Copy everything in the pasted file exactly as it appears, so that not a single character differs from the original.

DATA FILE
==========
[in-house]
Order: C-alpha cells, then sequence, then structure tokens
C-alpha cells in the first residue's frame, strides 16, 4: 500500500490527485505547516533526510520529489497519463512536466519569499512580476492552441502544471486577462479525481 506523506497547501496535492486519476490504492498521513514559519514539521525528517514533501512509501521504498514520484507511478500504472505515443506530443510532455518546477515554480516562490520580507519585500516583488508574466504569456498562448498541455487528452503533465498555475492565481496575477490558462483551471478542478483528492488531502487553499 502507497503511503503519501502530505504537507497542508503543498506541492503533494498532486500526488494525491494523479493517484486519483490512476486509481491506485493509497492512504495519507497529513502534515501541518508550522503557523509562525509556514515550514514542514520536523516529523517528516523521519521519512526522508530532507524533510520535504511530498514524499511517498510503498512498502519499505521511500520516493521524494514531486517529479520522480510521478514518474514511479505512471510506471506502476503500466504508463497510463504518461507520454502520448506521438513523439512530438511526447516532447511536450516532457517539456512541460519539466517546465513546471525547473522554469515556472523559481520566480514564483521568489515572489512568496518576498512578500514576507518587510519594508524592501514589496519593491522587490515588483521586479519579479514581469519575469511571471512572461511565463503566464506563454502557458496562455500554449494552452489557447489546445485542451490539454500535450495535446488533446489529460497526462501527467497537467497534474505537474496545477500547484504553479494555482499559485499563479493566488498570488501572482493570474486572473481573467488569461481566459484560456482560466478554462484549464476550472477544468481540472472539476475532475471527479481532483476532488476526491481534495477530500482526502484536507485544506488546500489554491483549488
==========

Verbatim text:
[in-house]
Order: C-alpha cells, then sequence, then structure tokens
C-alpha cells in the first residue's frame, strides 16, 4: 500500500490527485505547516533526510520529489497519463512536466519569499512580476492552441502544471486577462479525481 506523506497547501496535492486519476490504492498521513514559519514539521525528517514533501512509501521504498514520484507511478500504472505515443506530443510532455518546477515554480516562490520580507519585500516583488508574466504569456498562448498541455487528452503533465498555475492565481496575477490558462483551471478542478483528492488531502487553499 502507497503511503503519501502530505504537507497542508503543498506541492503533494498532486500526488494525491494523479493517484486519483490512476486509481491506485493509497492512504495519507497529513502534515501541518508550522503557523509562525509556514515550514514542514520536523516529523517528516523521519521519512526522508530532507524533510520535504511530498514524499511517498510503498512498502519499505521511500520516493521524494514531486517529479520522480510521478514518474514511479505512471510506471506502476503500466504508463497510463504518461507520454502520448506521438513523439512530438511526447516532447511536450516532457517539456512541460519539466517546465513546471525547473522554469515556472523559481520566480514564483521568489515572489512568496518576498512578500514576507518587510519594508524592501514589496519593491522587490515588483521586479519579479514581469519575469511571471512572461511565463503566464506563454502557458496562455500554449494552452489557447489546445485542451490539454500535450495535446488533446489529460497526462501527467497537467497534474505537474496545477500547484504553479494555482499559485499563479493566488498570488501572482493570474486572473481573467488569461481566459484560456482560466478554462484549464476550472477544468481540472472539476475532475471527479481532483476532488476526491481534495477530500482526502484536507485544506488546500489554491483549488